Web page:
MovieChat Forums > Fantastic Voyage (1966) Discussion > No love for Donald Pleasance's death sce...

No love for Donald Pleasance's death scene?


C'mon! Trapped in the observation bubble while that nasty squishy horror eats his head?! I had nightmares about that mess for weeks and I still cringe every time I see it. One for the ages. :)

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I know what you mean. I first saw this when I was about 13 years old and it left me feeling both shocked and even sorry for his character, though not as much as for David Hedison's character in THE FLY. The good thing was that every time a movie left me bummed out like that, I always consoled myself by thinking, "It's just a movie. He's just an actor so it's obvious he didn't really die. And chances are he probably watches his death scene on TV and laughs about it with his friends."

As it was in the beginning,
So shall it be in the end,
That bullsh*t is bullsh*t,
It just goes by different names.

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Yeah, I saw it when I was around 10 and it is different in tone to most of the film, even the antibody sequence, which I secretly enjoyed.

The sense of panic is quite viscreal, and then it engulfs his head as he's screaming.


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SHOCKING (to me anyways, especially since I saw it when I was about 9 years old !!). Strange coincidence :
the "THING" that eats him is strangely similar in appearance to the ID monster/cloud thing generated by Donald Pleasance himself in the MAN WITH THE POWER episode of the old OUTER LIMITS TV Show !

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It maybe could have been shot and edited to be more suspenseful and terrifying. Less could have been shown, or more could have been shown, with lots of gruesome ingestion.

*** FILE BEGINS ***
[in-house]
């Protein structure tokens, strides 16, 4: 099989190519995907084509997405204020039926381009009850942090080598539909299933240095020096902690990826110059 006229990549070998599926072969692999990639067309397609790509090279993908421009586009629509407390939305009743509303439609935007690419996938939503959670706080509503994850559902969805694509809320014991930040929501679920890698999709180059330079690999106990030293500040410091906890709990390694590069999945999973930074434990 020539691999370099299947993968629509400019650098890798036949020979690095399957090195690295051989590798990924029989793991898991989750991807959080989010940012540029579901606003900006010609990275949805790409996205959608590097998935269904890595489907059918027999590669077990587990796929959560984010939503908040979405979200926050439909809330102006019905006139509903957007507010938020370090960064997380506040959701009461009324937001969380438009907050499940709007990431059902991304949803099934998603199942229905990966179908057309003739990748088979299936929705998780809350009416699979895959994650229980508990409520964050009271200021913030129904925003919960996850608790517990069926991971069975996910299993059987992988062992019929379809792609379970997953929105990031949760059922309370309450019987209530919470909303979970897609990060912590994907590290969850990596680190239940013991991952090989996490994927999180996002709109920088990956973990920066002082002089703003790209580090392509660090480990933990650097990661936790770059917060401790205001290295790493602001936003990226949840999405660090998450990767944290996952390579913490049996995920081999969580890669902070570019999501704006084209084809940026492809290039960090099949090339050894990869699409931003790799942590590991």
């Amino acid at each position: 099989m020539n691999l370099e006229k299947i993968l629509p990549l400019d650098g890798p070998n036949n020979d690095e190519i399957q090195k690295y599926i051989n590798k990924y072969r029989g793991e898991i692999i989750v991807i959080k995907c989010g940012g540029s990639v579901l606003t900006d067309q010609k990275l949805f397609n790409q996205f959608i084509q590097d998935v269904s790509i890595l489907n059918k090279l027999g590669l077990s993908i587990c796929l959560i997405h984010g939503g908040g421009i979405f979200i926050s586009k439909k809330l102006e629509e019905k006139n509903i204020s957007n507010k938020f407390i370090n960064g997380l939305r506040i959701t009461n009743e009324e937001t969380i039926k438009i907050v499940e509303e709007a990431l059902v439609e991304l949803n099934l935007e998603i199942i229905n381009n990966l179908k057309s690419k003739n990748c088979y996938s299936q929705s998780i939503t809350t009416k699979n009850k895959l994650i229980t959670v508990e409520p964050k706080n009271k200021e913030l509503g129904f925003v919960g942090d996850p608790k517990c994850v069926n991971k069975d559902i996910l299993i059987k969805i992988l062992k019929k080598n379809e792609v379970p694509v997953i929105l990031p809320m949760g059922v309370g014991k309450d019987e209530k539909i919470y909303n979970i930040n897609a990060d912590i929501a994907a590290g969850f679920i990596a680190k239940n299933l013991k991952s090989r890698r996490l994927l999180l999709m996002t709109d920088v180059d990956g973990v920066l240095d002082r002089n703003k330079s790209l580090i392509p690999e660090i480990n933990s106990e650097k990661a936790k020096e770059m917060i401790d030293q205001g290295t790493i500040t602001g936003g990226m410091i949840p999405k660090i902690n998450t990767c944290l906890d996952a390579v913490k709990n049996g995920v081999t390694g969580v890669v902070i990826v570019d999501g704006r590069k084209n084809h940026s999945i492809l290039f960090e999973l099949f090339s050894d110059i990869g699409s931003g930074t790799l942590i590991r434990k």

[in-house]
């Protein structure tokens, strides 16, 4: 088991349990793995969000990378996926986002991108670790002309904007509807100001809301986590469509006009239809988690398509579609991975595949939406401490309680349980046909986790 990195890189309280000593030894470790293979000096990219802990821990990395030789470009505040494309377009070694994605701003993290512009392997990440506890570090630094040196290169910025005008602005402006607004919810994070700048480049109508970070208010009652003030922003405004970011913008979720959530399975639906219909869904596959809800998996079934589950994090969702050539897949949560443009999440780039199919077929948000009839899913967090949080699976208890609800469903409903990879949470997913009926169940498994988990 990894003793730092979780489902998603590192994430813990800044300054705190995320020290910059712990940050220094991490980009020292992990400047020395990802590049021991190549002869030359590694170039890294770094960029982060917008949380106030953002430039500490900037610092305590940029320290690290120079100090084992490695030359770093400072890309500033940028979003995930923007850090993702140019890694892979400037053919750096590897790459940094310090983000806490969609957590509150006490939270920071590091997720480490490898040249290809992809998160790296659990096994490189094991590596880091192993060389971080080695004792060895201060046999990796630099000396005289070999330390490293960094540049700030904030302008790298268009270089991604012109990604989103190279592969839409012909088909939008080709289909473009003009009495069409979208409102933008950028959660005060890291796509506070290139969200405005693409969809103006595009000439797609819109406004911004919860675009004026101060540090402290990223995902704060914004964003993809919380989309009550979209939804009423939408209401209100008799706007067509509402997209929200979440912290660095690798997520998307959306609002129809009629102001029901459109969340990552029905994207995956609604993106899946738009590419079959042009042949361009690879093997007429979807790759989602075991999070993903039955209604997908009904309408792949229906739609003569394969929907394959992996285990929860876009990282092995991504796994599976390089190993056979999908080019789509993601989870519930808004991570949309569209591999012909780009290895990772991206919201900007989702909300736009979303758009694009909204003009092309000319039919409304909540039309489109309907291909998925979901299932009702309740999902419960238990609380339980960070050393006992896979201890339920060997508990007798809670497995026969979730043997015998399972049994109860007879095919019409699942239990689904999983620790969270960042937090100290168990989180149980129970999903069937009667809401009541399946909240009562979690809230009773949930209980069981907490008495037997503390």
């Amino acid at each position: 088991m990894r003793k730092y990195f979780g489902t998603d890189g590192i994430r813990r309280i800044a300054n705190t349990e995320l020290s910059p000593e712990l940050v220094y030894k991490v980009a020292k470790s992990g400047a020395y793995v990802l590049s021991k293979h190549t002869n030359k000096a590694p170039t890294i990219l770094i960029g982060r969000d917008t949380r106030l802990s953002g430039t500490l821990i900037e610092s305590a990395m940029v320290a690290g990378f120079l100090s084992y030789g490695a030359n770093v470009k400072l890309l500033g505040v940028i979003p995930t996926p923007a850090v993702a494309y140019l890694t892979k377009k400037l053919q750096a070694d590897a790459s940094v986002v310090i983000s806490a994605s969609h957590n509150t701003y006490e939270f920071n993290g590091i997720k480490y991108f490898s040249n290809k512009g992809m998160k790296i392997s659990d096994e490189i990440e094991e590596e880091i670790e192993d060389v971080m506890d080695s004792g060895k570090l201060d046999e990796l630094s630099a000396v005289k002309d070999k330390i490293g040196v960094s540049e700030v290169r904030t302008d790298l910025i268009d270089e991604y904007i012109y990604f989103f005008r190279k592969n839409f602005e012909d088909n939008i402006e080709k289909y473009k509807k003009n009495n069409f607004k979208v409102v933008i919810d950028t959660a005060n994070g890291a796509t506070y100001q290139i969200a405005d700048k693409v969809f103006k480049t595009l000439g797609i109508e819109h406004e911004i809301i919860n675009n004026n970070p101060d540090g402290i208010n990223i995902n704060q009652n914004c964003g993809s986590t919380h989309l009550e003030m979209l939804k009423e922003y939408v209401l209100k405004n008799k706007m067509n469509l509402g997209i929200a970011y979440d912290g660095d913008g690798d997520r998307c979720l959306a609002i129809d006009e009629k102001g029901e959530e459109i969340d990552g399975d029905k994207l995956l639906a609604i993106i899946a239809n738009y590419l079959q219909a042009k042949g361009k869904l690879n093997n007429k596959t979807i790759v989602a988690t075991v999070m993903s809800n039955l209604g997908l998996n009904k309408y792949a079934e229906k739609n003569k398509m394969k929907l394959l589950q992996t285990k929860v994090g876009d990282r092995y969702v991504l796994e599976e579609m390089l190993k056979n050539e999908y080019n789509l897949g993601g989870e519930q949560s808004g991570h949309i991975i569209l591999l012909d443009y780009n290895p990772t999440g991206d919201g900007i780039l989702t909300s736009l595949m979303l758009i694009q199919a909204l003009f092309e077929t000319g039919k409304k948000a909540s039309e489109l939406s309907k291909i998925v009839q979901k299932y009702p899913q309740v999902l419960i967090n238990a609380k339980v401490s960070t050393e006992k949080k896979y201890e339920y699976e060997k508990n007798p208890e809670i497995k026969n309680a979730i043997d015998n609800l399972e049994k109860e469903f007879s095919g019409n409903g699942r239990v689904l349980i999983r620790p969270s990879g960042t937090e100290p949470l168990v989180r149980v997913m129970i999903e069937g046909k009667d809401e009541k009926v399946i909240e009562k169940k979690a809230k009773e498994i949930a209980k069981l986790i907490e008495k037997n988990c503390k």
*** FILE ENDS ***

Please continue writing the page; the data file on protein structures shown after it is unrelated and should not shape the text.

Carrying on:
But the idea of it is very scary and horrible, and I'm sure a slow and excruciatingly painful death. This is sort of the original "Lumpy eaten by Meat-Weasel" in King Kong (2005).

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What sells the death scene for me is how Pleasance knows exactly when to have his character panic, and how to convey it. At first he's clearly trying to keep his cool talking about how he can't get free, and then suddenly the panic happens in full: "GET ME OUT!!!" You can hear the terror in his voice. And this is timed with the impending cause of his death slowly and ominously moving in.

"Fluoride doesn't prevent tooth decay. It does render teeth detectable by spy satellite." -JL

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You neatly sum up why this scene struck me as grade-A nightmare fuel.

Memories of it came back to me soon afterward with "The Prisoner" and its sentry Rover - a big amorphous white orb, somehow sentient in ways unimaginable. The unfortunates who get caught and enveloped don't look like they're merely deprived of air, they're in genuine pain/terror that, unexplained, is that much worse to watch. (It's old news how the iconic Rover was created by necessity using a weather balloon when the intended device, a drone/tank thing, malfunctioned on set.)

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